Crying out loud, Izanagi could no longer control his fear and started to run, intending to return to the living and to abandon his death-ridden wife. Izanami woke up shrieking and indignant and chased after him. Izanami instructed the shikome, or foul women, hunt for the frightened Izanagi and to bring him back.

Izanagi, thinking quickly, hurled his headdress, which became a bunch of black grapes. The shikome fell on these but continued pursuit. Next, Izanagi threw his comb, which became a clump of bamboo shoots. Now it was Yomi's creatures that began to give chase, but Izanagi urinated against a tree and created a great river that increased his lead. Unfortunately, the shikome still pursued Izanagi, who began to hurl peaches at them. He knew that this would not delay them for long, but he was nearly free, for the boundary of Yomi was now close at hand.

Izanagi burst through the entrance and quickly pushed a boulder to the entrance of Yomi. Izanami screamed from behind this barricade and told Izanagi that, if he left her, she would destroy 1,000 living people every day. He furiously replied that he would give life to 1,500.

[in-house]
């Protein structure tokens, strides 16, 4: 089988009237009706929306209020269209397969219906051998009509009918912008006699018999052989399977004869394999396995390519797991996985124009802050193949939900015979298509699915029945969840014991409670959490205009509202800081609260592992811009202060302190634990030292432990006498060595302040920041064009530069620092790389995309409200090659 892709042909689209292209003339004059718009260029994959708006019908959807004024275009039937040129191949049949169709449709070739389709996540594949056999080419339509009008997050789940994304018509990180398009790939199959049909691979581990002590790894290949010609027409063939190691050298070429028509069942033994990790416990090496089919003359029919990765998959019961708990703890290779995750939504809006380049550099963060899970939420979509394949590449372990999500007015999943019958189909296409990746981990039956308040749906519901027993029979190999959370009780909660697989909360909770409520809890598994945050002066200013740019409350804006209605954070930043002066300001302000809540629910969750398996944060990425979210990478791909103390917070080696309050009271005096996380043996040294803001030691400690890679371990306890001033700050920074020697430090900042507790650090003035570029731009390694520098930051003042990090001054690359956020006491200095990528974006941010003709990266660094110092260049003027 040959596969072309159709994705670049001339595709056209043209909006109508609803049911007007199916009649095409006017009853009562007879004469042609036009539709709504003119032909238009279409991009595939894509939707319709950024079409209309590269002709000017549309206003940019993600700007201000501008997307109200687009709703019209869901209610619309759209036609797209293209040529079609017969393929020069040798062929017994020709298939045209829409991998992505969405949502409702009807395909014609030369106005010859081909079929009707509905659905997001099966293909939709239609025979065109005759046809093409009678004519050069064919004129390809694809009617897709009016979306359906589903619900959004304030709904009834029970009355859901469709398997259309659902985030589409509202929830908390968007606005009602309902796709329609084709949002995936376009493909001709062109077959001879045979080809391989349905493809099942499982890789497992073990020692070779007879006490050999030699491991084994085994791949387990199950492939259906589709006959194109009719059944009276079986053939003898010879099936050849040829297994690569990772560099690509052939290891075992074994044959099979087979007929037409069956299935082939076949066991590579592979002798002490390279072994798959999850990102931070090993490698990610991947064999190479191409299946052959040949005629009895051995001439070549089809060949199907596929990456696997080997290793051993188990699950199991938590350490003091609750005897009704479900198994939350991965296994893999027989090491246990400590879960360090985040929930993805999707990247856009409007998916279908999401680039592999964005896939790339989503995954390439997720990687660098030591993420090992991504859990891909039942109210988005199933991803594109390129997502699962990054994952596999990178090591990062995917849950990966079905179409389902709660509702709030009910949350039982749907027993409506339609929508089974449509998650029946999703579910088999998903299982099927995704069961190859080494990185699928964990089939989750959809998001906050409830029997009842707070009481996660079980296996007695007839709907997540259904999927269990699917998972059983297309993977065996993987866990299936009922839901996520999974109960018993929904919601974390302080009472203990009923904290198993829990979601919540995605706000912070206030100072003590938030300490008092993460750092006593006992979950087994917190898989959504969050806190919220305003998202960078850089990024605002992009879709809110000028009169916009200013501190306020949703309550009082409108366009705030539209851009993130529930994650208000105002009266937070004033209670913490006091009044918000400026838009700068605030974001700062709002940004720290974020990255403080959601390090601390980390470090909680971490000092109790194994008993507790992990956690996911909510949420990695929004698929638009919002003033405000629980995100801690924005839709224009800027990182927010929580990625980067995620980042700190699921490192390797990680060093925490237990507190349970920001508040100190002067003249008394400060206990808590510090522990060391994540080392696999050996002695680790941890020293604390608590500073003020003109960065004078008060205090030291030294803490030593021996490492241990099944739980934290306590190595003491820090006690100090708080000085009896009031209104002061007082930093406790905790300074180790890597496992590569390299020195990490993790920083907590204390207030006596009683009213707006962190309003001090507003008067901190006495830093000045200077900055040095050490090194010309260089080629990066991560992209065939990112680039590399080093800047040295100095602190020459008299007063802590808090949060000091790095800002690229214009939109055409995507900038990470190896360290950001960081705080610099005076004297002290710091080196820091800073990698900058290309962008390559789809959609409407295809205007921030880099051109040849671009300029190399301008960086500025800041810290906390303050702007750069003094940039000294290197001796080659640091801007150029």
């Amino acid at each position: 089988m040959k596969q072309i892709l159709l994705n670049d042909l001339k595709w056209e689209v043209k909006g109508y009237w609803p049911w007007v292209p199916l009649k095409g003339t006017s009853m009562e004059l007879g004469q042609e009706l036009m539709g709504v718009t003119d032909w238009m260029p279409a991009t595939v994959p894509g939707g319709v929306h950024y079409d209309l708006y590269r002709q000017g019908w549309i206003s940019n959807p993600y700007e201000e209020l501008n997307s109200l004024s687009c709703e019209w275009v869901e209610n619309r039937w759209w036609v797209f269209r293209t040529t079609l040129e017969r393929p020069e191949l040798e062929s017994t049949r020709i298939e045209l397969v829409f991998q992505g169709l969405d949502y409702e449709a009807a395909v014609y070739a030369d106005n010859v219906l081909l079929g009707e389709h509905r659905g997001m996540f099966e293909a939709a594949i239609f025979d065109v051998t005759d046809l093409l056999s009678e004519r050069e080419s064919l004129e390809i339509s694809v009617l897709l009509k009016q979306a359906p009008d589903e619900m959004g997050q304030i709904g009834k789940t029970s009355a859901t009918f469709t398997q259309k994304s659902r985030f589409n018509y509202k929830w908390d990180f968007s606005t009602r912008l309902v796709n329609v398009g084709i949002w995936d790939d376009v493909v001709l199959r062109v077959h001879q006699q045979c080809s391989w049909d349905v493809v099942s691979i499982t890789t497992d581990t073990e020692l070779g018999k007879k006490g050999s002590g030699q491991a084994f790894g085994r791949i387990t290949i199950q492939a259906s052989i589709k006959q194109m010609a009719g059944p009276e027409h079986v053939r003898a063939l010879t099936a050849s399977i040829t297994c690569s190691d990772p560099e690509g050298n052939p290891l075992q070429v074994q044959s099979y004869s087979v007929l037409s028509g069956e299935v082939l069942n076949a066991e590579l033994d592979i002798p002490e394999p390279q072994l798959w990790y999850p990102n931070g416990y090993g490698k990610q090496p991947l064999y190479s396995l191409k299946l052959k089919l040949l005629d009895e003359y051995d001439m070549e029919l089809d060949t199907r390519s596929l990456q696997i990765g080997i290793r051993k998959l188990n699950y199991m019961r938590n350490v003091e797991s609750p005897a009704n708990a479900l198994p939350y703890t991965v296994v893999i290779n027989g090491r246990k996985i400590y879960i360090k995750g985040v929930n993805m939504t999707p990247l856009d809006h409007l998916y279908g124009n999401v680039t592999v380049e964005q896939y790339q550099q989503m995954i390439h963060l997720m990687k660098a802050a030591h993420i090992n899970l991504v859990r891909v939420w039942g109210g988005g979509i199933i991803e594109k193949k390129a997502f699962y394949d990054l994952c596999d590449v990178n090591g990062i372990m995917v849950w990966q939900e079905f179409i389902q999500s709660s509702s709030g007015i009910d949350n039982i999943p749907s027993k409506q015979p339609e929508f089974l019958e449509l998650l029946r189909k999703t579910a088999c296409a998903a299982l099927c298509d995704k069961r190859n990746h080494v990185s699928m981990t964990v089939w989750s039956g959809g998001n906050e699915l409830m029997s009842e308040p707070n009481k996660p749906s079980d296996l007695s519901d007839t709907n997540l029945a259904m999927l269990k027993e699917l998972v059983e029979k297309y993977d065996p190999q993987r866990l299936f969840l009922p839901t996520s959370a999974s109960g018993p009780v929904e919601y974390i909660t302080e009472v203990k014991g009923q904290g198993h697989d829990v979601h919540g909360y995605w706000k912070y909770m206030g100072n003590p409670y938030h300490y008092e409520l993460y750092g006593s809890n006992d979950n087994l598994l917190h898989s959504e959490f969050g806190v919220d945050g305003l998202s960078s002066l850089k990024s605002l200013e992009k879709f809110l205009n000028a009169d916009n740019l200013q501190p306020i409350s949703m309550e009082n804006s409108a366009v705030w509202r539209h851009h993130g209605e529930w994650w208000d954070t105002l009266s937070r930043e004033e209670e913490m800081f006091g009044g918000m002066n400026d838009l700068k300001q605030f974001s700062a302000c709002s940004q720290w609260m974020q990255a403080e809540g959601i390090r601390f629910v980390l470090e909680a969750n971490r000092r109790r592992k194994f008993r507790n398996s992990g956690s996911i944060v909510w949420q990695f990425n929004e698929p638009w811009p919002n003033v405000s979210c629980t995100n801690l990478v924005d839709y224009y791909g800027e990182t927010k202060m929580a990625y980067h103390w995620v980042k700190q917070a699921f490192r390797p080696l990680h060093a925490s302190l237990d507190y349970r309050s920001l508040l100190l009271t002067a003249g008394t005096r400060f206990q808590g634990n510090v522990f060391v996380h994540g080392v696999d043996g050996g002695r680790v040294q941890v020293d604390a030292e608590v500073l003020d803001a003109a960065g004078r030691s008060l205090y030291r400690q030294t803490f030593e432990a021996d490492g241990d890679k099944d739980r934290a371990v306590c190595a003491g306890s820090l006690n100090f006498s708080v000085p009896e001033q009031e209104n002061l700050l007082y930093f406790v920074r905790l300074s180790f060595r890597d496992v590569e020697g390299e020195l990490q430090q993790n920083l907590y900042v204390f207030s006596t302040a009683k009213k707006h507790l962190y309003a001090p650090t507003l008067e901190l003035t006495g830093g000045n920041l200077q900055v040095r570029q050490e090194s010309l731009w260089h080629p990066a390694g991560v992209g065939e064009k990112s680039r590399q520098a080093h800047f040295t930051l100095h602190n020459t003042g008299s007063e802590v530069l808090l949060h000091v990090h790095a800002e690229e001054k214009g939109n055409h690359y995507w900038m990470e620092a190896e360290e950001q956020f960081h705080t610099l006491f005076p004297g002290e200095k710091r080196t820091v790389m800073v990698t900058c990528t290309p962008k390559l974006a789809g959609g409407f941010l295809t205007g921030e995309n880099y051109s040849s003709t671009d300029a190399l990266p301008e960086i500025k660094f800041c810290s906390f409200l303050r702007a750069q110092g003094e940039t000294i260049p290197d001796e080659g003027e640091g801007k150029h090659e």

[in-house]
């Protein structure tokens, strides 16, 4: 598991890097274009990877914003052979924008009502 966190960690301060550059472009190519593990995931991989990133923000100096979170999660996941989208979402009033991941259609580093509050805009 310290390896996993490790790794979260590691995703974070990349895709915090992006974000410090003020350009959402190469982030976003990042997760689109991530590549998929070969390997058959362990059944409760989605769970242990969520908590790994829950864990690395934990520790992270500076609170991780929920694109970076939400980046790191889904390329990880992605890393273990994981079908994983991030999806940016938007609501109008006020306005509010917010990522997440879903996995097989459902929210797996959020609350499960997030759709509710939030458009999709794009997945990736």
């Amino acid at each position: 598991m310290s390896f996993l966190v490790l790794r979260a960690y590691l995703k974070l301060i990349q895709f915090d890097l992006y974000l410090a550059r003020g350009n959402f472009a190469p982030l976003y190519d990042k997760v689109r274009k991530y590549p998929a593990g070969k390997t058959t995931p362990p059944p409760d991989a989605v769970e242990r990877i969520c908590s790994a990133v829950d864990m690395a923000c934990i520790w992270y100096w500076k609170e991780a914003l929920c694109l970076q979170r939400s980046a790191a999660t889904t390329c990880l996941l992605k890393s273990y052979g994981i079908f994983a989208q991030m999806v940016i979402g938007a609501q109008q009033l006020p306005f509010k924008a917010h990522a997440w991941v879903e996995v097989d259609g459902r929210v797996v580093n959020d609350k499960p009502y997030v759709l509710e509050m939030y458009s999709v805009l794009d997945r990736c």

And so began the existence of Death, caused by the hands of the proud Izanagi, and his abandoned wife Izanami.

Sun, moon, and storms

As could be expected, Izanagi went on to purify himself after recovering from his descent to Yomi. As he undressed and removed the adornments of his body, each item that he dropped to the ground formed a deity. Even more gods came into being when he went to the water to wash himself. The most important ones were created once he washed his face: